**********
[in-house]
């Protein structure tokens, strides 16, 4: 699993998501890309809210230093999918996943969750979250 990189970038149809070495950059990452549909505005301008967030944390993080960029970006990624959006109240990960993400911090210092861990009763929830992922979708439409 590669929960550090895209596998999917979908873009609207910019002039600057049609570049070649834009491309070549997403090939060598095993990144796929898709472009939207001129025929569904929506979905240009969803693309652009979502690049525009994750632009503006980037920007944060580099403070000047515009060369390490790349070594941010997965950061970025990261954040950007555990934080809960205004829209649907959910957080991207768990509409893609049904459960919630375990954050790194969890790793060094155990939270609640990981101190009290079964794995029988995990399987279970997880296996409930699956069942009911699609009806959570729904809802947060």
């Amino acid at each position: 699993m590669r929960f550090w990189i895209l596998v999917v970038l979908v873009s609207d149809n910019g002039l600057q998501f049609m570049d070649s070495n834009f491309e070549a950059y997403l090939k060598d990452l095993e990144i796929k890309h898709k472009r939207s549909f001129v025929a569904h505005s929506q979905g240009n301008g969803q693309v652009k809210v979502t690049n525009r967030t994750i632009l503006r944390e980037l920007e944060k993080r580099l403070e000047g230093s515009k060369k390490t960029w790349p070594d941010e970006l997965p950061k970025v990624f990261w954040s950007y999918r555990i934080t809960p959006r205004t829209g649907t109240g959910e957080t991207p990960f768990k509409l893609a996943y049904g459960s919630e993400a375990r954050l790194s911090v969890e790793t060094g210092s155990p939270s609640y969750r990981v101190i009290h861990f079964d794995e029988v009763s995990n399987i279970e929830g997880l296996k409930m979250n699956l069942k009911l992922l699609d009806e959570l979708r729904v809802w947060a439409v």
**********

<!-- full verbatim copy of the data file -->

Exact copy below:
[in-house]
């Protein structure tokens, strides 16, 4: 699993998501890309809210230093999918996943969750979250 990189970038149809070495950059990452549909505005301008967030944390993080960029970006990624959006109240990960993400911090210092861990009763929830992922979708439409 590669929960550090895209596998999917979908873009609207910019002039600057049609570049070649834009491309070549997403090939060598095993990144796929898709472009939207001129025929569904929506979905240009969803693309652009979502690049525009994750632009503006980037920007944060580099403070000047515009060369390490790349070594941010997965950061970025990261954040950007555990934080809960205004829209649907959910957080991207768990509409893609049904459960919630375990954050790194969890790793060094155990939270609640990981101190009290079964794995029988995990399987279970997880296996409930699956069942009911699609009806959570729904809802947060």
């Amino acid at each position: 699993m590669r929960f550090w990189i895209l596998v999917v970038l979908v873009s609207d149809n910019g002039l600057q998501f049609m570049d070649s070495n834009f491309e070549a950059y997403l090939k060598d990452l095993e990144i796929k890309h898709k472009r939207s549909f001129v025929a569904h505005s929506q979905g240009n301008g969803q693309v652009k809210v979502t690049n525009r967030t994750i632009l503006r944390e980037l920007e944060k993080r580099l403070e000047g230093s515009k060369k390490t960029w790349p070594d941010e970006l997965p950061k970025v990624f990261w954040s950007y999918r555990i934080t809960p959006r205004t829209g649907t109240g959910e957080t991207p990960f768990k509409l893609a996943y049904g459960s919630e993400a375990r954050l790194s911090v969890e790793t060094g210092s155990p939270s609640y969750r990981v101190i009290h861990f079964d794995e029988v009763s995990n399987i279970e929830g997880l296996k409930m979250n699956l069942k009911l992922l699609d009806e959570l979708r729904v809802w947060a439409v």